Put the kibosh on proposed smoker ban
Aspen’s P.C. police have crossed the line with their latest crusade to wipe out potential dangers to our health and safety.
We’re talking about the Centennial homeowners’ association, which is poised to ban people from smoking in the very condominiums they own.
At best, this idea appears to be a knee-jerk reaction after a cigarette that was left in a flower pot sparked a fire at the complex. No damage was done, but it happened to occur after the June 10 fire that destroyed a Castle Ridge apartment complex, where a cigarette had also been left smoldering in a flower pot.
Citing a person’s right to live in peace without worrying about a cigarette-sparked fire, some Centennial board members feel a ban is in order.
We believe this logic is terribly faulty, and much too heavy-handed.
Look no further than Wednesday’s house fire in Wingo Junction. The blaze broke out when a toddler apparently ignited a fireplace by accident. A mattress was leaning against the fireplace, and the end result was up to $250,000 in damages.
So should what should we outlaw: Toddlers? Fireplaces? Mattresses? Parents?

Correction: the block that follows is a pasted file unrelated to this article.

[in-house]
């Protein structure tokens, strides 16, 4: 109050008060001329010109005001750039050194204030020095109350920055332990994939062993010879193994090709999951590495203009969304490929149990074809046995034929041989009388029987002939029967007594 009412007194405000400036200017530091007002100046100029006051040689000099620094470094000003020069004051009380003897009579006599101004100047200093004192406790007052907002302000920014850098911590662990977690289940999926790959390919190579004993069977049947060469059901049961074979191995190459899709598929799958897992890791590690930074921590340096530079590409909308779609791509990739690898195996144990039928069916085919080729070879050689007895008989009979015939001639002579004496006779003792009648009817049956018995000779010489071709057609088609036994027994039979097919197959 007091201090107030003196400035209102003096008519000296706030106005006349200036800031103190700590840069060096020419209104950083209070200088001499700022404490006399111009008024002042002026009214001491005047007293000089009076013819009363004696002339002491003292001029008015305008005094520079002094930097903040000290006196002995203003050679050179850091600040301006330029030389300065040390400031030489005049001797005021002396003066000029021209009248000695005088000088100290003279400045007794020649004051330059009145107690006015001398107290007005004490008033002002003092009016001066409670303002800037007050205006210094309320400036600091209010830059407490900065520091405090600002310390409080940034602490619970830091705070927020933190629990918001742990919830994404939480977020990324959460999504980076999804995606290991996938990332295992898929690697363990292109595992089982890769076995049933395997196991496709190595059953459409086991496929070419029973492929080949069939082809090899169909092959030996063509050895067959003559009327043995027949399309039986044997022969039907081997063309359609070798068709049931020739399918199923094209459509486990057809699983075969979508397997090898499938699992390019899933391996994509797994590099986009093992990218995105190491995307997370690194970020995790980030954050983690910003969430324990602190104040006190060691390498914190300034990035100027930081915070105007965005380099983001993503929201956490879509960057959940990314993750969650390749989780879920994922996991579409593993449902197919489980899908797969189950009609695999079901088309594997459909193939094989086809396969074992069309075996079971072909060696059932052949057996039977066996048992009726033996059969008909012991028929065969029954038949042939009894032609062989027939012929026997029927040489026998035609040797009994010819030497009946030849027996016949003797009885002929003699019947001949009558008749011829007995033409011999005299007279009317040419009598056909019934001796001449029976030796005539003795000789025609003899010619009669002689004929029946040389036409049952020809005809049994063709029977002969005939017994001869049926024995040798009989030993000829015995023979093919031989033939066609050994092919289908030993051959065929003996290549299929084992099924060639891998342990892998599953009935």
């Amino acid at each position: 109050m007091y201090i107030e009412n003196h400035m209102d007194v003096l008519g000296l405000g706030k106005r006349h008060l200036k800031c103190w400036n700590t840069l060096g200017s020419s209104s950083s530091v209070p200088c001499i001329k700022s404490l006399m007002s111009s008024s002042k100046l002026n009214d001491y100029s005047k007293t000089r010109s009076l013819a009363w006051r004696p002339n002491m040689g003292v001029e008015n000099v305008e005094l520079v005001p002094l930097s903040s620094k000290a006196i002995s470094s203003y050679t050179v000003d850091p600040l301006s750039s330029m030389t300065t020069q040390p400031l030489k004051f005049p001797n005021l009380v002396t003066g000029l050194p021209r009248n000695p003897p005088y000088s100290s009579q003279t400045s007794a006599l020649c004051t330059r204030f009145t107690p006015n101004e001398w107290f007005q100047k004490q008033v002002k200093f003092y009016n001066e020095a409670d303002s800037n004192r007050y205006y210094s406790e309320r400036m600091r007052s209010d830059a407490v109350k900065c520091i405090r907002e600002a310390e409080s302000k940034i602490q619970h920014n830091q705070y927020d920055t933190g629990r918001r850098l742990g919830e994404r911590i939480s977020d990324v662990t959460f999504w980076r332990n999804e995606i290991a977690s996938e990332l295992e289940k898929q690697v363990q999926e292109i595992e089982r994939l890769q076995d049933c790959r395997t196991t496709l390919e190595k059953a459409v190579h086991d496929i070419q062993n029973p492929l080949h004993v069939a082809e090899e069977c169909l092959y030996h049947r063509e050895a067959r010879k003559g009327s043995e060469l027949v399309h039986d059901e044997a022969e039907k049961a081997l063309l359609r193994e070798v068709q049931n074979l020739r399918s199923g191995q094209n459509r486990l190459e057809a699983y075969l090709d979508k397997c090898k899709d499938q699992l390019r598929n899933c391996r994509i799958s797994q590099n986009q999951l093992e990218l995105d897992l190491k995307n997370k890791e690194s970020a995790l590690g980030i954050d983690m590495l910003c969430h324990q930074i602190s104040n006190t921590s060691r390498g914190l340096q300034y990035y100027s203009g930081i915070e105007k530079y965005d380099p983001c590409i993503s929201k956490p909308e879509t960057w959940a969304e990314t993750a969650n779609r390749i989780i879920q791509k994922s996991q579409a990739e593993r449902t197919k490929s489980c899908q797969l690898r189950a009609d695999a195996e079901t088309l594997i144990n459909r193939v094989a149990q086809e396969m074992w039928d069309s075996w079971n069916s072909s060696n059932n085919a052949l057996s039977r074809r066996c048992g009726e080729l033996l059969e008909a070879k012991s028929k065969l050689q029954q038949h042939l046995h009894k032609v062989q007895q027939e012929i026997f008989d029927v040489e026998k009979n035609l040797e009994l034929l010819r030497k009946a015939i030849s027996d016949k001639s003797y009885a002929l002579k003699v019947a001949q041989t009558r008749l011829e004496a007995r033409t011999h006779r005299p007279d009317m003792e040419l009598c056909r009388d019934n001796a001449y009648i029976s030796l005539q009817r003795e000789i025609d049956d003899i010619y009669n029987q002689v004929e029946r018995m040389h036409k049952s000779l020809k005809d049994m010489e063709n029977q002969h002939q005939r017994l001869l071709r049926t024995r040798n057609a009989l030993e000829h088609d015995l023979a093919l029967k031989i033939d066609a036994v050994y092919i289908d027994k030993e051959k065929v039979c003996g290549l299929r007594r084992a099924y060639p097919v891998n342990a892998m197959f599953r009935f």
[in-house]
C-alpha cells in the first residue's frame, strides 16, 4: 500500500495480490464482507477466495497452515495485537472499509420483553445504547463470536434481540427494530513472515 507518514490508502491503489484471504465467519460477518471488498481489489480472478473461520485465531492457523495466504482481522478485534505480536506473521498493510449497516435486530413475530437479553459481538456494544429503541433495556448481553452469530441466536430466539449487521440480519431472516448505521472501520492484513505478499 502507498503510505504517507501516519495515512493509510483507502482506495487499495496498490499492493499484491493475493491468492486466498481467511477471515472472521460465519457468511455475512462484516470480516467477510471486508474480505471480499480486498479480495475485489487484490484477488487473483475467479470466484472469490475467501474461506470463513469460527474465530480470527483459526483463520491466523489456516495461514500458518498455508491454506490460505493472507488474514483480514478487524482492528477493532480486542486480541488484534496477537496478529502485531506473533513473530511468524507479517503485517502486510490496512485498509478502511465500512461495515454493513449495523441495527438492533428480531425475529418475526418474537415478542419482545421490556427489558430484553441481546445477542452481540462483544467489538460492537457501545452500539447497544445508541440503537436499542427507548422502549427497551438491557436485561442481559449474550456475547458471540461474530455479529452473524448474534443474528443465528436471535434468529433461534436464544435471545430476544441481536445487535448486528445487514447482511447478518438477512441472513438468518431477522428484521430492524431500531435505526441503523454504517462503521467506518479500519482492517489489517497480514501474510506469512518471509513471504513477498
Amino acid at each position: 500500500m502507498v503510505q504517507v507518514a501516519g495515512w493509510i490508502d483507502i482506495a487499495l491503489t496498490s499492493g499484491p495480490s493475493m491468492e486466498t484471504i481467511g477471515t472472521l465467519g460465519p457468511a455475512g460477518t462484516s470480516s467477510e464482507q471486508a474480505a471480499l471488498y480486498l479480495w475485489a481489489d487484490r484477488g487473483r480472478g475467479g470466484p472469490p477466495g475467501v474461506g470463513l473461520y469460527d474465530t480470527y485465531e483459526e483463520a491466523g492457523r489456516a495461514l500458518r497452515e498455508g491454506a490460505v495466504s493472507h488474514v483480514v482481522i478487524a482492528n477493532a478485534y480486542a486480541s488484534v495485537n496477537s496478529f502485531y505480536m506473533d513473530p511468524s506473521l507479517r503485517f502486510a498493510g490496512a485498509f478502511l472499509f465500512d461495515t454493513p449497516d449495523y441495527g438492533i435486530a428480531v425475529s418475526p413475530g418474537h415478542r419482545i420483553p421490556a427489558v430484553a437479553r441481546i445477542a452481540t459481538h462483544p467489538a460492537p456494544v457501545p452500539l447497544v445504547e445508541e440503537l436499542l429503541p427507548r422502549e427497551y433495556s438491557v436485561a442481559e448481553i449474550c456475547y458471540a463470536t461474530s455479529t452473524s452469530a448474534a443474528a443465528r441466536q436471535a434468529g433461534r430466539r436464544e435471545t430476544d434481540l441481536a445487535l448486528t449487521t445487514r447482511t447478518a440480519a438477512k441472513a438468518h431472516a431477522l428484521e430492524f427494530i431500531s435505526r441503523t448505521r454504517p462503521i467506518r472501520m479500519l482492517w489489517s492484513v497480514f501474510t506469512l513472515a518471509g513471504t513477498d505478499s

At worst, the Centennial ban would violate civil liberties, if enacted. It is one thing for a landlord to tell a tenant that he or she cannot smoke. It is quite another to tell a homeowner that smoking inside his or her property is illegal.
We’re also confused that in a city that claims to be a haven of tolerance, one cluster of residents is strongly considering a zero-tolerance policy regarding smokers. Regardless of how anyone might view the act of smoking, those who want to light up in the privacy of their own homes should be entitled to do that.
We urge the Centennial homeowners’ association to rethink its position before instituting this intrusive policy. To do otherwise would only set a precedent to ban anything that poses potential danger. And the possibilities for that are literally endless.
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